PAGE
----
Ancient bling is just one of his things

Anthropologist Clark Erickson poses in front of a display piece from the upcoming exhibition "Beneath the Surface: Life, Death, and Gold in Ancient Panama" at the Penn Museum on Jan. 26, 2015. ( DAVID MAIALETTI / Staff Photographer )

LIKE LOTS of guys, Clark Erickson has his mind on presenting a special shiny gold something this February. The difference is that his is more than 1,000 years old.

Erickson is chief curator for a big new show at the Penn Museum, "Beneath the Surface: Life, Death and Gold in Ancient Panama," opening Feb. 7.

The exhibit showcases dazzling golden artifacts, including an emerald-bedazzled pendant. Erickson hopes the baubles will get visitors thinking beneath the shiny surface to appreciate the ancient people who crafted them - and the Penn archeologists who unearthed them in 1940. In one burial mound recreated in the show, 23 individuals were found laid to rest with their valuables. "It's an incredible thing," he says.

Along with his museum post, Erickson is an anthropologist specializing in landscape archeology. He's known for discovering a vast network of earthworks and sophisticated ancient fishing corrals in the Bolivian Amazon.

But he and gold have some history together, too. In 1997 he famously helped the FBI recover a stolen piece of ancient golden body armor - in a sting operation that went down in the parking lot of the Adam's Mark Hotel. He's also the star of the BBC documentary "The Secret of El Dorado."

He spoke with Becky Batcha about precious metals, ancient peoples, ancient aliens and choosing a timeless gift for your Valentine.

Q The museum brass advised me you don't want to focus just on gold. What about Panama's Coclé culture do you hope that visitors will learn?

We're anthropologists. We find stuff. The stuff, though, is made by humans. The object is to find out more about the people.

It was an incredible, thriving culture. They were real masters of metulrgy. They were also apparently a very dense population - probably living sustainably off the land - and very cosmopolitan. They moved around. They were in communication with other societies.

Q Gold is known to be a real crowd pleaser for museum exhibits. Why is that?

It has incredible shine, and it doesn't tarnish. It's kind of a no-brainer to put it out.

What makes this collection stand out is the incredible, careful recording in the field. We can show where the objects were and which of the individual human bodies in the burial they were associated with.

Some of the most fantastic objects are pieces of jewelry. Finding the anatomical position in the tomb gives you clues about how they were worn. We have lots of beads, some of which were strung. You would assume they were worn around the neck, but many were actually belts.

Q You and gold back a ways. How did you come to star in "The Secret of El Dorado."

The documentary is actually about soil and earth. Amazonian people managed to change the really poor orange soil of the Amazon basin into a rich, dark soil. They incorporated huge amounts of charcoal into the ground.

The myth of El Dorado, the city of gold, was a hook.

Q In a lecture at Penn, you took issue with the documentary's title. What bothers you about "the secret of . . . " construction?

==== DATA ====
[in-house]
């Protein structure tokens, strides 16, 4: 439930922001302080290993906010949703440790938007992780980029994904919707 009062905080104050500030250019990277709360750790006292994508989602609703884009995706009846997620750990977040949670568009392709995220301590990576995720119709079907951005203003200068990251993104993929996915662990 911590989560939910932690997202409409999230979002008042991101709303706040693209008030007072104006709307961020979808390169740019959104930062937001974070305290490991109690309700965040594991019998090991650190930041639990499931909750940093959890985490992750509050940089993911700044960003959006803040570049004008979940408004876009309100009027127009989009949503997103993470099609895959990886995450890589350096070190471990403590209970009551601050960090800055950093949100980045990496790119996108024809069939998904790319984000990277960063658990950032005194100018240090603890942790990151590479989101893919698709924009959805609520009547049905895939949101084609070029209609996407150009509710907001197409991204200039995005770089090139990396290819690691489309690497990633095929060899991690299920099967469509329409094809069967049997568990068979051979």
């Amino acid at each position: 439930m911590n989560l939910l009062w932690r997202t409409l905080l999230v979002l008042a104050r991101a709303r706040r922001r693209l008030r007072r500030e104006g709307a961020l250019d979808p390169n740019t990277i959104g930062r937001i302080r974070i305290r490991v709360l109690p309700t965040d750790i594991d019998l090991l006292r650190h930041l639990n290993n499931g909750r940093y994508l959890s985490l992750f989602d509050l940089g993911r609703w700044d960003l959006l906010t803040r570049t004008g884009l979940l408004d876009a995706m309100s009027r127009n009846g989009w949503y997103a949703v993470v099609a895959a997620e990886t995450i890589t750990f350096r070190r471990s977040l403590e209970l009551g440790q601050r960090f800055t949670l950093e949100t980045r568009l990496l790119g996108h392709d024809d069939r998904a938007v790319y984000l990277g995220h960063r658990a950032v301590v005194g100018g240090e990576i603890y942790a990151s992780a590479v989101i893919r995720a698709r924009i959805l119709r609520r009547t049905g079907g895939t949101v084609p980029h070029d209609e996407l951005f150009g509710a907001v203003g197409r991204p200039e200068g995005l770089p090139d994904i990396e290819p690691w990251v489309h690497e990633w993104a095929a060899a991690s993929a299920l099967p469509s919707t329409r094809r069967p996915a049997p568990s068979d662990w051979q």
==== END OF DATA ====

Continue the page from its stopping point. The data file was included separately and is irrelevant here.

I think there should be a ban on "secret," "golden," "mystery." It takes archaeological research, which is a science and very grounded, and turns it into a treasure hunt. "Treasure" is another of those words.

The thing about "secret" and "mystery" is that it suggests we don't know a lot about it. We have a lot of knowledge.

Q Was your work with FBI agent Robert Wittman on the stolen Peruvian gold piece the most exciting moment in your career?

It was certainly a highlight. There have been a number of them.

I guess the work that I've done in South America is the best experience. From aerial photography and some satellite imagery, we could pick out these incredible geographic patterns on the wetlands - causeways and canals. We also found these strange earthworks that were raised up slightly on the surface that zigzagged across the savanna - these huge zizagging patterns.

In 1996, I walked across the savannas of Bolivia [to investigate]. That was maybe one of my most significant and exciting finds.

Q How can you be sure those striking patterns weren't the work of ancient astronauts?

If you Google my name, you'll find that I'm on hundreds of websites about the occult. They're using my research to point to lost civilizations and even extraterrestrials.

I automatically resist those kinds of explanations. It kind of implies that the people you are studying weren't smart enough or sophisticated enough to develop these things on their own.

How do we know? We read patterns - it can be from large earthworks or from from human movement across lands. We have early eyewitness accounts of these societies by Europeans. We have historical records. People develop fish weirs [another name for the fishing corrals he found] and use them.

The astronauts are trumped by the comparative evidence.

Q Back to gold again. Valentine's Day is approaching. Any thoughts on buying that special someone a piece of jewlery that will be timeless, in the epochal sense?

If you wanted to have something that would last forever, you would probably do better giving something of stone, rather than metal.